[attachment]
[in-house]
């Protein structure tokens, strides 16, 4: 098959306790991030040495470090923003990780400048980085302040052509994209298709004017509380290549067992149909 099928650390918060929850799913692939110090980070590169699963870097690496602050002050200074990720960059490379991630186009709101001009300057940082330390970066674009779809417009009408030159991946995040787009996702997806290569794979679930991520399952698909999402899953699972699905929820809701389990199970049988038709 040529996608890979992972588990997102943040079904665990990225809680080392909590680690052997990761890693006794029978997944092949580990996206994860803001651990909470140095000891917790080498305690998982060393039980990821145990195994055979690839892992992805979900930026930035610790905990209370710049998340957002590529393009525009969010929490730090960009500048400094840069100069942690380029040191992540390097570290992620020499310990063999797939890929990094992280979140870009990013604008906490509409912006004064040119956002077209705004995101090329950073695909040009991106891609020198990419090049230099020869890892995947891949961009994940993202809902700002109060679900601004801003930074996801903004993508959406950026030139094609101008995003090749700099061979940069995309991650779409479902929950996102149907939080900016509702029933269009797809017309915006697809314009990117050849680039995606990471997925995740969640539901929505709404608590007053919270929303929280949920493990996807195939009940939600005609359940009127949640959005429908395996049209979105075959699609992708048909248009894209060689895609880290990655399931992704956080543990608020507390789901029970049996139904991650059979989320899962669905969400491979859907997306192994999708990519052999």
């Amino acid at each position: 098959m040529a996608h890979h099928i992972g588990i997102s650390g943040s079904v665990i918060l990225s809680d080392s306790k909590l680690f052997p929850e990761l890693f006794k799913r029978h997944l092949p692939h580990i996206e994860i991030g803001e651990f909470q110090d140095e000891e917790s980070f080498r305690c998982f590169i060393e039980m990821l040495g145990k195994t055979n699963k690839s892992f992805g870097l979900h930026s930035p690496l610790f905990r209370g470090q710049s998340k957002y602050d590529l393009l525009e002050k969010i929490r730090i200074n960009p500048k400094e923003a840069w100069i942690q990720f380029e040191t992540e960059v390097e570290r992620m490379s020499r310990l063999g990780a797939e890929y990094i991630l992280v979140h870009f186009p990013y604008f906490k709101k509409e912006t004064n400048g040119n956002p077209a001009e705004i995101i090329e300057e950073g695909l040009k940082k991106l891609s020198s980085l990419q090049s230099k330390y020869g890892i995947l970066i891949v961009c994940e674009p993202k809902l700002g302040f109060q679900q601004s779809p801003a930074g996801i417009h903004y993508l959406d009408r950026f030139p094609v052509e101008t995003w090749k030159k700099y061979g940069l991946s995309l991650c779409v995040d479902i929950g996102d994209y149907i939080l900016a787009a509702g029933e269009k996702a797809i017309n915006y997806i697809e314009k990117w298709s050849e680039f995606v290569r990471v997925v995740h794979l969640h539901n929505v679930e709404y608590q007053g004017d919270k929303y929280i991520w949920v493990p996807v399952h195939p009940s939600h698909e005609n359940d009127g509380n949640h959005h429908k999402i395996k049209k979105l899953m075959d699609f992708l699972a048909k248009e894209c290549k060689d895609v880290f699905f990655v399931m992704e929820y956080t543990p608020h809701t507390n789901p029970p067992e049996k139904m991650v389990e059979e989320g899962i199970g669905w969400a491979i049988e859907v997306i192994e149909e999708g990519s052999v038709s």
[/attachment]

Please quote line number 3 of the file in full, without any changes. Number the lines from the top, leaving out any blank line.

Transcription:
């Amino acid at each position: 098959m040529a996608h890979h099928i992972g588990i997102s650390g943040s079904v665990i918060l990225s809680d080392s306790k909590l680690f052997p929850e990761l890693f006794k799913r029978h997944l092949p692939h580990i996206e994860i991030g803001e651990f909470q110090d140095e000891e917790s980070f080498r305690c998982f590169i060393e039980m990821l040495g145990k195994t055979n699963k690839s892992f992805g870097l979900h930026s930035p690496l610790f905990r209370g470090q710049s998340k957002y602050d590529l393009l525009e002050k969010i929490r730090i200074n960009p500048k400094e923003a840069w100069i942690q990720f380029e040191t992540e960059v390097e570290r992620m490379s020499r310990l063999g990780a797939e890929y990094i991630l992280v979140h870009f186009p990013y604008f906490k709101k509409e912006t004064n400048g040119n956002p077209a001009e705004i995101i090329e300057e950073g695909l040009k940082k991106l891609s020198s980085l990419q090049s230099k330390y020869g890892i995947l970066i891949v961009c994940e674009p993202k809902l700002g302040f109060q679900q601004s779809p801003a930074g996801i417009h903004y993508l959406d009408r950026f030139p094609v052509e101008t995003w090749k030159k700099y061979g940069l991946s995309l991650c779409v995040d479902i929950g996102d994209y149907i939080l900016a787009a509702g029933e269009k996702a797809i017309n915006y997806i697809e314009k990117w298709s050849e680039f995606v290569r990471v997925v995740h794979l969640h539901n929505v679930e709404y608590q007053g004017d919270k929303y929280i991520w949920v493990p996807v399952h195939p009940s939600h698909e005609n359940d009127g509380n949640h959005h429908k999402i395996k049209k979105l899953m075959d699609f992708l699972a048909k248009e894209c290549k060689d895609v880290f699905f990655v399931m992704e929820y956080t543990p608020h809701t507390n789901p029970p067992e049996k139904m991650v389990e059979e989320g899962i199970g669905w969400a491979i049988e859907v997306i192994e149909e999708g990519s052999v038709s």